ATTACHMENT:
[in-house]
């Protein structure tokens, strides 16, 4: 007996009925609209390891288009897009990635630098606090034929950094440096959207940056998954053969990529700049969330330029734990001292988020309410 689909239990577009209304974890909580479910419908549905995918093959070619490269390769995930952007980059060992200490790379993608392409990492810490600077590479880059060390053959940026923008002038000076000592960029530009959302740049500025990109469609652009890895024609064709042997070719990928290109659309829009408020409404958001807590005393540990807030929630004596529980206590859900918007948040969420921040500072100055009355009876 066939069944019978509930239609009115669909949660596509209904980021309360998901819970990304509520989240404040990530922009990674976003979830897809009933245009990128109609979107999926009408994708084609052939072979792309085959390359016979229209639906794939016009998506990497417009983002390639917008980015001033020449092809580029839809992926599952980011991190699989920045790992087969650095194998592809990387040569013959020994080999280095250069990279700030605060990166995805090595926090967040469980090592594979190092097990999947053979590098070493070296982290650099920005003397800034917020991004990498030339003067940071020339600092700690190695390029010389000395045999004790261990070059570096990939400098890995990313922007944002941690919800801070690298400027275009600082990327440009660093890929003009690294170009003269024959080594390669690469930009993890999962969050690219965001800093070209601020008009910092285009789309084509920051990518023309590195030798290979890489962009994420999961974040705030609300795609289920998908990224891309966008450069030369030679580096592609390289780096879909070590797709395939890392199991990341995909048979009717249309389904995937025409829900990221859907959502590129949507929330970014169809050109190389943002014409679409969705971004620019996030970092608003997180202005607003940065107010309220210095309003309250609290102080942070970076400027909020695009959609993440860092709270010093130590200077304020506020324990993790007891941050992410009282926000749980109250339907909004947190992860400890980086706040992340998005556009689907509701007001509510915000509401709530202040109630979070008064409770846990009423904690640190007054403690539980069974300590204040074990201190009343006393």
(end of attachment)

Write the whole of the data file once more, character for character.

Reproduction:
[in-house]
């Protein structure tokens, strides 16, 4: 007996009925609209390891288009897009990635630098606090034929950094440096959207940056998954053969990529700049969330330029734990001292988020309410 689909239990577009209304974890909580479910419908549905995918093959070619490269390769995930952007980059060992200490790379993608392409990492810490600077590479880059060390053959940026923008002038000076000592960029530009959302740049500025990109469609652009890895024609064709042997070719990928290109659309829009408020409404958001807590005393540990807030929630004596529980206590859900918007948040969420921040500072100055009355009876 066939069944019978509930239609009115669909949660596509209904980021309360998901819970990304509520989240404040990530922009990674976003979830897809009933245009990128109609979107999926009408994708084609052939072979792309085959390359016979229209639906794939016009998506990497417009983002390639917008980015001033020449092809580029839809992926599952980011991190699989920045790992087969650095194998592809990387040569013959020994080999280095250069990279700030605060990166995805090595926090967040469980090592594979190092097990999947053979590098070493070296982290650099920005003397800034917020991004990498030339003067940071020339600092700690190695390029010389000395045999004790261990070059570096990939400098890995990313922007944002941690919800801070690298400027275009600082990327440009660093890929003009690294170009003269024959080594390669690469930009993890999962969050690219965001800093070209601020008009910092285009789309084509920051990518023309590195030798290979890489962009994420999961974040705030609300795609289920998908990224891309966008450069030369030679580096592609390289780096879909070590797709395939890392199991990341995909048979009717249309389904995937025409829900990221859907959502590129949507929330970014169809050109190389943002014409679409969705971004620019996030970092608003997180202005607003940065107010309220210095309003309250609290102080942070970076400027909020695009959609993440860092709270010093130590200077304020506020324990993790007891941050992410009282926000749980109250339907909004947190992860400890980086706040992340998005556009689907509701007001509510915000509401709530202040109630979070008064409770846990009423904690640190007054403690539980069974300590204040074990201190009343006393």